01 for London

Over the years, the United Kingdom’s telephone numbering system has changed several times. The reason the numbers have had to change is because of the increase in demand for the darned things.

Before Subscriber Trunk Dialling (STD) was introduced, the only way you could make a long-distance call was by getting in touch with a telephone operator. They would connect your calls over the trunks (the links between the exchanges). Oh, the giddy excitement of being to make your own calls!

The UK’s original STD codes were allocated in the late 1950s.

London got the code 01. (Of course.) There we all happily lived for a while, until May 1990. Because of the increasing demand for numbers, London was split into two areas. Inner London got the code 071 and outer London 081. This doubled the numbers available for the London area because now you could have, for example, 071 222 2222 as well as 081 222 2222.

Bit random, perhaps. Why not north and south? Or east and west?

The 071 / 081 information was conveyed to us by Beattie, the character Maureen Lipman portrayed in one of those incredibly annoying ads (Ology, anyone?) for BT. See, for example, the video at the end of this article.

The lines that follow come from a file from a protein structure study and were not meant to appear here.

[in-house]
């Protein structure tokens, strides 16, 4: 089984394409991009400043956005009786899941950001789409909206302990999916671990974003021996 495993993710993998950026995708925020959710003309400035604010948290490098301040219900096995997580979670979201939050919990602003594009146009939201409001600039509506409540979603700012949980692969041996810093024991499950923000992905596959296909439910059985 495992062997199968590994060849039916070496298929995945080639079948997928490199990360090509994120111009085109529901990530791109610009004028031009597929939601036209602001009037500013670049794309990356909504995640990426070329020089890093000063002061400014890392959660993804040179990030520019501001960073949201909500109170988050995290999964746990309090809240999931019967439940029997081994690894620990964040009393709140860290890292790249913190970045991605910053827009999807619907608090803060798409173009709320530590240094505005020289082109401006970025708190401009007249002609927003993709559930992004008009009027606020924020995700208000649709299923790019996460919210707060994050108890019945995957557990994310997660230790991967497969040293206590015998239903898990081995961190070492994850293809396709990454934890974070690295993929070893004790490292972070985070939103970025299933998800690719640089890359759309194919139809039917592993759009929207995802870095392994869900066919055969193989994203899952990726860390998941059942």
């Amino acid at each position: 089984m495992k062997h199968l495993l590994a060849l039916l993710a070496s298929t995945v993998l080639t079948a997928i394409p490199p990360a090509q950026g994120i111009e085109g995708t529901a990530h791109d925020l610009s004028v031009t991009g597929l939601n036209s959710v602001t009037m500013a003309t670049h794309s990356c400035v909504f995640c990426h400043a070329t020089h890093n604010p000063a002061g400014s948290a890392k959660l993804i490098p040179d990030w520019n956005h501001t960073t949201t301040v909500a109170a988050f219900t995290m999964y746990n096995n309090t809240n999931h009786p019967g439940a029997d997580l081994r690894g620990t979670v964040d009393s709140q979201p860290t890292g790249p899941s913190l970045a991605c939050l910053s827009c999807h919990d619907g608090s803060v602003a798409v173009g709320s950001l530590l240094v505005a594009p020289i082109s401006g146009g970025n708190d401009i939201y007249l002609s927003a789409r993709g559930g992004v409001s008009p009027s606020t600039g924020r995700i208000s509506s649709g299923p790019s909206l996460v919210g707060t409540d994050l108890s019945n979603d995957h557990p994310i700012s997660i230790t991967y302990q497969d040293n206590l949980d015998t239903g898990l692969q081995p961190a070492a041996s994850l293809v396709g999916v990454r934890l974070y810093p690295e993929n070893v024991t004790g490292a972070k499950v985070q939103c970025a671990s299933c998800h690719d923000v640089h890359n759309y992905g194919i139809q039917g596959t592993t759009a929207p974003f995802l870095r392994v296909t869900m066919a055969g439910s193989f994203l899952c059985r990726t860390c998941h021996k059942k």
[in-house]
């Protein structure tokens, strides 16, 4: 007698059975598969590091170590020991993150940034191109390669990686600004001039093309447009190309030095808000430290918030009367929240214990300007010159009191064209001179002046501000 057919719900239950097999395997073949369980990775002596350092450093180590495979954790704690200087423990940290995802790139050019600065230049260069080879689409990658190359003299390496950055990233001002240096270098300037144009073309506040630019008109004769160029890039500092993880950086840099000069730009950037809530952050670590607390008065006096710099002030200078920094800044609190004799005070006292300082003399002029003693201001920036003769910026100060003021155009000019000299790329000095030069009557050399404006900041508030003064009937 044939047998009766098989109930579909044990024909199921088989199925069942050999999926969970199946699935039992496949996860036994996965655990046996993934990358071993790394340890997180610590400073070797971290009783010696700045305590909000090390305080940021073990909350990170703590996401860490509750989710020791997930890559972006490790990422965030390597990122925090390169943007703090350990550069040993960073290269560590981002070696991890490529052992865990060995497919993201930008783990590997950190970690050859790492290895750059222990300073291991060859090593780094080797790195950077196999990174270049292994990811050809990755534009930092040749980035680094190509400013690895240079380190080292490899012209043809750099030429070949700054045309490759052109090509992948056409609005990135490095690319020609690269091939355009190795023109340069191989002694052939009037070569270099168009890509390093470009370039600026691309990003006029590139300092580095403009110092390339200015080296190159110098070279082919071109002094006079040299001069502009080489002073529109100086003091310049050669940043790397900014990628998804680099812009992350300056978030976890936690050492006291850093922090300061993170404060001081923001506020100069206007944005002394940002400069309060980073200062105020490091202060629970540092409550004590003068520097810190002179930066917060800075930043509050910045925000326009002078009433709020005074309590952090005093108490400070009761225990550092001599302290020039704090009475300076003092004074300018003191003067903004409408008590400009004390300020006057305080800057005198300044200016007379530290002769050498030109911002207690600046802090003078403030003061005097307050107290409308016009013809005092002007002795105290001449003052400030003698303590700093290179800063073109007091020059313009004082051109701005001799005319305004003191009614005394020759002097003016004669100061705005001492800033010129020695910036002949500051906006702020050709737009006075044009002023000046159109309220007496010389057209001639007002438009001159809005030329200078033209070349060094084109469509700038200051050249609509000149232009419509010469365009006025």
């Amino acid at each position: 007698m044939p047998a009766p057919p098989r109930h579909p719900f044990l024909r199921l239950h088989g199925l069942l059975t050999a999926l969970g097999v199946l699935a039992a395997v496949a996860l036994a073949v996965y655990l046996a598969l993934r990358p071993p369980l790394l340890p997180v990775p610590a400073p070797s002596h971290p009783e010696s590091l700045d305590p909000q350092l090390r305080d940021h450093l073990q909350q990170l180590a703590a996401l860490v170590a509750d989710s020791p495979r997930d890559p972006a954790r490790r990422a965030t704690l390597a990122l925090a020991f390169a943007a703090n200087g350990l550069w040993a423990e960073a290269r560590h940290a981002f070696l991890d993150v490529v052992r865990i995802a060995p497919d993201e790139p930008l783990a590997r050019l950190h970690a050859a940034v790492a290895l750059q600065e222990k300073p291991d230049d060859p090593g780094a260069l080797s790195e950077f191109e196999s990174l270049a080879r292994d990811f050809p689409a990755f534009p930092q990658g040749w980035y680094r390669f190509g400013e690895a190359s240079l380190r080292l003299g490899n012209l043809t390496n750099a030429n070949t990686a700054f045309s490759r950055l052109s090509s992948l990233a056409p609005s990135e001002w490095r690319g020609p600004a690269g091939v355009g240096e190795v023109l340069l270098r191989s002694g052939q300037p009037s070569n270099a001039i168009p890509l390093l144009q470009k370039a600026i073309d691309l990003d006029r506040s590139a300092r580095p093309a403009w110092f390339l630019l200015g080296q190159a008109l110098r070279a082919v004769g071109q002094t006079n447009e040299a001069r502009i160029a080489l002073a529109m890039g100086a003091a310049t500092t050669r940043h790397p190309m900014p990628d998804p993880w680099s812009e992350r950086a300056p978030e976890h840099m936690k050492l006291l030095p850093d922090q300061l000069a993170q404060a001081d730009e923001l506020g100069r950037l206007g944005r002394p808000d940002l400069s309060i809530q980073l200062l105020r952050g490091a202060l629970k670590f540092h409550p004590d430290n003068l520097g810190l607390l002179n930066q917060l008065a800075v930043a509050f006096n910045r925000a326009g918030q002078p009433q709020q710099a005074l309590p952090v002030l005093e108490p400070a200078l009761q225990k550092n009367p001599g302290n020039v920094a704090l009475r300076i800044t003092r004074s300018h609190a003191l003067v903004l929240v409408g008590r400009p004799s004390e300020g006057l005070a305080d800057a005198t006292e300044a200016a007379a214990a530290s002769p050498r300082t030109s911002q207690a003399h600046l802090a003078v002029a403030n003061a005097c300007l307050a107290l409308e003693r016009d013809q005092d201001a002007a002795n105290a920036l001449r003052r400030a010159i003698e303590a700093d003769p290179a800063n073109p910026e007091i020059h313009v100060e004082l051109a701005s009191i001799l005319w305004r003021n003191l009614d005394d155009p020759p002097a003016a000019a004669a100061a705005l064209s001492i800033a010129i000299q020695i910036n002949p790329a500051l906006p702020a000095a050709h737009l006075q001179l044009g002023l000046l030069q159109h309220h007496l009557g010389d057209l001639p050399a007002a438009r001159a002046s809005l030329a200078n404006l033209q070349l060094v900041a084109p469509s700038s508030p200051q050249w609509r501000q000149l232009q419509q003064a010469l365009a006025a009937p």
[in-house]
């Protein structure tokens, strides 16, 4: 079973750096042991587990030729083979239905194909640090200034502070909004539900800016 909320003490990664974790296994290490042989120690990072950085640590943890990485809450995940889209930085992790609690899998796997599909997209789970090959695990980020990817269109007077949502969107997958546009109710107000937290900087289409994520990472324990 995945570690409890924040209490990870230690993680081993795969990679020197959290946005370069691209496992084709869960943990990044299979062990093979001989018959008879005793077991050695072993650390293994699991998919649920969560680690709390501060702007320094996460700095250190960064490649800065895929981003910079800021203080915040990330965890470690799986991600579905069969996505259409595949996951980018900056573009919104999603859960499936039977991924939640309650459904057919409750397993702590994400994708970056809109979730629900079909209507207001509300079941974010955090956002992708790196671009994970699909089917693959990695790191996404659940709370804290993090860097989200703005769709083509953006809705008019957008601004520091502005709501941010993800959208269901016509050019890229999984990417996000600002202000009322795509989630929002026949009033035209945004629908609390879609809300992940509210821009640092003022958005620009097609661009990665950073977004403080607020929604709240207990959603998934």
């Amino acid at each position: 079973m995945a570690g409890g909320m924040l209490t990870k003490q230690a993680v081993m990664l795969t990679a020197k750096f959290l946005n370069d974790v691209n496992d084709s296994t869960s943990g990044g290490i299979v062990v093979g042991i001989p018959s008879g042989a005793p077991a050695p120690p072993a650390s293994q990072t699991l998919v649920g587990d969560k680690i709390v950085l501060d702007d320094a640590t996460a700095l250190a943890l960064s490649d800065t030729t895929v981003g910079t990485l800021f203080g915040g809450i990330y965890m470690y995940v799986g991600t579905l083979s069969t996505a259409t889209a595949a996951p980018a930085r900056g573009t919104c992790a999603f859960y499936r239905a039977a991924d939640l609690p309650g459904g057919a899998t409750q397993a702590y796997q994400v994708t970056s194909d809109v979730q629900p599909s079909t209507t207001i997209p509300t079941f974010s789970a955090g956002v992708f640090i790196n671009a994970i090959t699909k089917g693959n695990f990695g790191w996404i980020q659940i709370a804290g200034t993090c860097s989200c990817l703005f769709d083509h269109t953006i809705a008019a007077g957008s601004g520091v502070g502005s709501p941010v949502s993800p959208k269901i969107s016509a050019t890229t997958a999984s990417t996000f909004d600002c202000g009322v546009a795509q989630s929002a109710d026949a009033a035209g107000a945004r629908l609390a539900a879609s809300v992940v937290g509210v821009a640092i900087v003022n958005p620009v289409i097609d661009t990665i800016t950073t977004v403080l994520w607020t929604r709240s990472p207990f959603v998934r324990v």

That happy state didn’t last long. To free up even more numbers for future use, on 16 April 1995 (advertised as “PhONEday”), BT  inserted an extra “1” after the initial zero into nearly all of the UK’s area codes. Inner London suddenly became 0171 and outer London was transformed into 0181.

Phone_Dayjpg

That change didn’t last long, either. In June 1999, a once-more reunited London got a new code: 020. The telephone companies tried to tell people about it using the snappily titled “Big Number Change” campaign. The message didn’t always get through. Where before you had had a seven-digit number (222 2222, say), you now had an eight-digit number: 7222 2222 or 8222 2222 to go with your new area code of 020.

This confused a lot of people.

They persisted in thinking the new London code was either 0207 or 0208, and literally had no idea what their new telephone number was.

Even this BBC article gets the facts wrong.

Perhaps the numbers won’t need to change again now so many of us are ditching the landlines and using our mobile numbers instead.

Still, the dizzying rate of change kept the printers, the sign manufacturers and the poster pasters happy for at least a decade.

If not Londoners.

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